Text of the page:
Wedding Overkill: Skip the Chicken Dance

© David Chartrand

     Unlike many Americans, I am not worried about gay marriage. The only marriages that offend me are those that start with overdone weddings. 

I am all in favor of a law, or even a constitution amendment, that makes it illegal to turn a standard wedding into an all-day affair —the ones where the bride and groom exchange vows they've written themselves while a five-piece orchestra plays most of the Bach repertoire.

    Seventeen states have outlawed same-sex marriages.(see: Yet no state has taken corrective action to deal with:

  • Wedding ceremonies that last more than 60 minutes, start to finish. This is a ritual of commitment, not endurance. Jail terms are handed down in less time.

  • Wedding services where someone sings Noel Paul Stookey's "The Wedding Song" or anything by Kenny Rogers.

  • Ministers who insist that every wedding ceremony include that venerable passage from 1 Corinthians ("Love is patient, love is kind, love is this, love is that . . .").  More than 30,000 verses in the Bible and we have to hear the same shopworn scripture reading at everywedding?

  • Guests who bring a baby to the ceremony, and then try to calm said screaming infant by whispering, "Shh, shh," during the exchange of vows.

  • Receptions where the guest must stand around starving for hours until the bride and groom have gone through the buffet line — which, according to the bride's mother — cannot possibly happen until all 1,550 guests have been personally greeted.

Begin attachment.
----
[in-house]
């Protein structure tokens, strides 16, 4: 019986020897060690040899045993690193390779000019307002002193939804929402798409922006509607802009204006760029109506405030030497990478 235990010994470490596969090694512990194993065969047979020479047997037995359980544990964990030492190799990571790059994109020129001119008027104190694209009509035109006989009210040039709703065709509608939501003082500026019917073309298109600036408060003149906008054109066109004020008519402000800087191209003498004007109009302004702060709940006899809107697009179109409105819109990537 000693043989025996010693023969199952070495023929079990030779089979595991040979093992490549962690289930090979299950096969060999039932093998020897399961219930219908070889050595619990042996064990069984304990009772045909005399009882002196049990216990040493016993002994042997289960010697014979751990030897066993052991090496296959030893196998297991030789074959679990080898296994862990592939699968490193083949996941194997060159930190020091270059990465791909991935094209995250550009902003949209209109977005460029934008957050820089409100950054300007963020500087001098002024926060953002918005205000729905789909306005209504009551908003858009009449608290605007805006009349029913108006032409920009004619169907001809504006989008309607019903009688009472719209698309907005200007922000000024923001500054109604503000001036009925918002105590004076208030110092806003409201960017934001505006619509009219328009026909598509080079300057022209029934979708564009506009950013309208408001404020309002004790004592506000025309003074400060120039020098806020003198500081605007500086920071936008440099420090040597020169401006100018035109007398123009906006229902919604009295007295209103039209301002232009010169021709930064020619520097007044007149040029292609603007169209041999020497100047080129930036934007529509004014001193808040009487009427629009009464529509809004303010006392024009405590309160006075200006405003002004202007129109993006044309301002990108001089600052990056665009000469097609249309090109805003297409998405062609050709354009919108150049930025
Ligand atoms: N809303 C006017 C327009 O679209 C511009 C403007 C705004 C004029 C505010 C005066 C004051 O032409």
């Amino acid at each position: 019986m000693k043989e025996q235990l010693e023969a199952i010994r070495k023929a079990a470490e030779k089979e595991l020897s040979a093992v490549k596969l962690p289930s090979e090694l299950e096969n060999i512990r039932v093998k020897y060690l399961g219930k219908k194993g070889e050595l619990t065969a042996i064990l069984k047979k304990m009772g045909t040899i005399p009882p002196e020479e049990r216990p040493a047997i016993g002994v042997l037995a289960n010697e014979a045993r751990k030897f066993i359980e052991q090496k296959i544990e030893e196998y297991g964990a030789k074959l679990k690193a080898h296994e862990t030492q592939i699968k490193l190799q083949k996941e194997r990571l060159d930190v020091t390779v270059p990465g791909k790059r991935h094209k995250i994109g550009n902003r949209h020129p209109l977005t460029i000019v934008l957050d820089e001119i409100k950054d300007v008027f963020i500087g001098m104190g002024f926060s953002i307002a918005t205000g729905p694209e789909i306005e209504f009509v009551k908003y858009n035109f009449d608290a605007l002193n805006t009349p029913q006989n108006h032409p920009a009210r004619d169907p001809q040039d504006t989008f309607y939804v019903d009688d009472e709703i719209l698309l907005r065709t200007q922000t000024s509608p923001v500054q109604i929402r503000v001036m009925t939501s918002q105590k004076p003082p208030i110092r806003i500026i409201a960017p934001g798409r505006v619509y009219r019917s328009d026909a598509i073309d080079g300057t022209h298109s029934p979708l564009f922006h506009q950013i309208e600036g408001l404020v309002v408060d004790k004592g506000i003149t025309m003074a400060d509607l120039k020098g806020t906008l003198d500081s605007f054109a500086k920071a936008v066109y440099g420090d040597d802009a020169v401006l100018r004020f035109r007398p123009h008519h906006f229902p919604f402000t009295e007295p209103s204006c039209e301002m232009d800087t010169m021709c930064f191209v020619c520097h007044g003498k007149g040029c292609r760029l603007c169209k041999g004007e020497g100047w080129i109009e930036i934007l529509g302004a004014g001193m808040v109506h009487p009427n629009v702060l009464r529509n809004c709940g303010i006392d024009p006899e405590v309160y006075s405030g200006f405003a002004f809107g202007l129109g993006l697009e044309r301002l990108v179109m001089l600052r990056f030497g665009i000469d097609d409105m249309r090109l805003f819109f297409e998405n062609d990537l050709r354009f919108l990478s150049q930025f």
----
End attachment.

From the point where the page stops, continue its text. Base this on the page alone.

• Wedding photographers who go out of their away to avoid candid moments of human beings behaving normally, preferring snapshots of people who agree to stop what they are doing and stare directly at the camera. The result? A wedding album with all the spontaneity of a real estate closing.

  • Wedding-reception disc jockeys who deliver a play-by-play of the newlyweds opening their gifts: "Ladies and gentleman, Tiffany and Nathan have a pair of wicker bar stool covers from Aunt Vera!"

  • Invitations that suggest "cash-only gifts." (Usually followed several years later by the cash-dividing divorce.)

  • Wedding toasts where pals of the groom make wisecracks about how the good times are history and "the ball and chain" are now in place.

  • Wedding parties — gay or straight — that drag us to some remote lakeside botanical garden or chapel in the woods, where we sit in the blistering heat while the bride and groom revel in vows that last more than an hour.  We can't feel peace and love in a local, air-conditioned church?

  • Any performance, reproduction or other use of Pachelbel's Canon in Dwithout the written consent of the author, who is dead.

  • Any wedding reception in which guests are required — sometimes by gunpoint — to do the chicken dance.

     The American wedding has become too much like American politics: Lots of rules, interminable speeches and people asking us for money. The debate over gay marriage should be tabled until America first addresses an overhaul of the nuptial process. If the states refuse to act then Congress should intervene and establish a U.S. Office of Weddings.  Like all federal agencies, it would hold hearings, publish regulations, hire enforcement personnel and, in general, do everything in its power to drive up the costs of goods and services. As if corsages weren’t expensive enough.


PS— The author, a professional guitarist, wishes to sincerely apologize to the late Elvis Presley for performing “I Can’t Help Falling In Love” at countless Catholic wedding Masses during the 1980s.